- Community banks need regulatory relief to support the financial needs of their customers, serve their communities, and contribute to their local economies.
- ICBA’s “Plan for Prosperity” contains targeted measures that would roll back Dodd-Frank Act provisions among other onerous rules, providing regulatory relief for community banks.
- ICBA urges Congress and the regulatory agencies to continue to expand and refine a tiered regulatory and supervisory system that recognizes the significant differences between community banks and large, complex institutions in terms of the risks they pose to consumers and to the financial system.
- To preserve their original purpose, thresholds for regulatory accommodations and exemptions based on asset size and transaction volume should be continually reviewed and adjusted upward as community banks consolidate and the average asset size of banks increases.
Regulatory and paperwork requirements impose a disproportionate burden on community banks and diminish their ability to attract capital, support the financial needs of their customers, serve their communities, and contribute to their local economies. Large banks have larger, dedicated legal and compliance staff and can more easily absorb regulatory costs. Credit unions and other nonbank institutions, such as industrial loan companies and fintech companies, that perform “bank-like” functions and offer comparable bank products and services are not subject to the same taxation, laws and regulations as community banks. This uneven playing field places community banks at a competitive disadvantage and inhibits their ability to serve their customers and their communities. In addition, unreasonable regulatory requirements serve as a barrier to entry for investors who might otherwise contemplate the formation of de novo banks. Without the entry of a sufficient number of de novo banks to offset consolidation, the industry has become progressively more concentrated to the detriment of all borrowers.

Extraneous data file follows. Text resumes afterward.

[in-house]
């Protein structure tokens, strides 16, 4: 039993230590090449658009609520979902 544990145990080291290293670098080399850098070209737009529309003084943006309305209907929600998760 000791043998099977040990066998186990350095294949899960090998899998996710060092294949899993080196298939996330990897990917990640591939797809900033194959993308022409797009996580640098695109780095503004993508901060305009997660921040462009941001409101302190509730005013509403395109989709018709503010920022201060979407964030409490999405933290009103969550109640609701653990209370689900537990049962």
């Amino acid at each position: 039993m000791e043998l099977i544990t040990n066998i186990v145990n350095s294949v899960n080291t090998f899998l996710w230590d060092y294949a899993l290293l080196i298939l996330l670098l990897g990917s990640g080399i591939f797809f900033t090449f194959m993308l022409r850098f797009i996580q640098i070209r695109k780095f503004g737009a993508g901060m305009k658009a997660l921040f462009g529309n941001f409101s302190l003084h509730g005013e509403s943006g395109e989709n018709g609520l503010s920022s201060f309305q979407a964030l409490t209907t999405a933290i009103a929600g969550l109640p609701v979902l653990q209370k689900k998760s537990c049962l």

While ICBA was disappointed by the EGRPRA report since it incorporated only a few of the substantive recommendations made by community bankers in comment letters and at the outreach meetings, ICBA welcomed the June 2017 Treasury Report concerning the financial system as well as bank regulators’ recent proposal to simplify the capital treatment of mortgage servicing assets, deferred tax assets, and investments in other financial institutions. ICBA looks forward to working with the new administration and with new leadership at the regulatory agencies to advance pro-growth regulatory relief for community banks. Once Trump appointees assume control of the CFPB and the banking regulatory agencies, we expect the regulatory environment to improve.
Plan for Prosperity and Legislation. ICBA’s Plan for Prosperity (“Plan”) for the 115th Congress is a “legislative platform” or set of community bank priorities positioned for advancement. The bill that best represents ICBA’s regulatory relief priorities is H.R. 10, the “Financial Choice Act” (“Choice Act”) introduced by House Financial Services Committee Chairman Jeb Hensarling (R-TX). The Choice Act contains over two dozen community bank regulatory relief provisions from ICBA’s Plan for Prosperity.
Because the Choice Act contains both relief for megabanks and provisions aimed at limiting the CFPB’s authority, it passed the House without any support from Democrats. To demonstrate bi-partisan support for individual Choice Act provisions and Plan for Prosperity provisions, the House Financial Services Committee has also passed several standalone bills with support from Democrats. In addition, Financial Institutions Subcommittee Chairman Blaine Luetkemeyer (R-MO) has re-introduced H.R. 2133, the CLEAR Relief Act, in the House, and Senator Jerry Moran (R-KS) has re-introduced S. 1002, The CLEAR Relief Act in the Senate. Both bills contain several Plan for Prosperity provisions.
Also in the Senate, in December 2017, the Banking Committee passed a bi-partisan regulatory relief bill (S. 2155) that has the support of several Republicans as well as 11 Democrats and one independent Senator, more than enough to overcome a potential filibuster on the Senate floor. Community bank-related provisions in the package include: expanded exemptions from Home Mortgage Disclosure Act reporting and escrow requirements, “qualified mortgage” status for mortgage loans held in portfolio by institutions with assets of less than $10 billion, simplified community bank capital rules, a short-form call report and increased eligibility for the 18-month exam cycle. The package would also ease appraisal requirements, exempt institutions with assets of $10 billion or less from the Volcker Rule, expand access to the Federal Reserve’s Small Bank Holding Company Policy Statement, and improve regulatory treatment of reciprocal deposits and certain municipal securities.
The Senate agreement also includes provisions specifically designed for larger community banks with assets from $10 billion to $50 billion. Among them are measures eliminating mandatory Dodd-Frank Act Stress Testing (DFAST) and removing the requirement that publicly held companies establish a risk committee.
ICBA strongly supports the Senate compromise package and will push for its swift passage in both the Senate and the House. Any final regulatory relief bill will undoubtedly be signed into law by President Trump. ICBA will continue to advocate for additional regulatory relief.
Staff Contacts: Brian Cooney and Chris Cole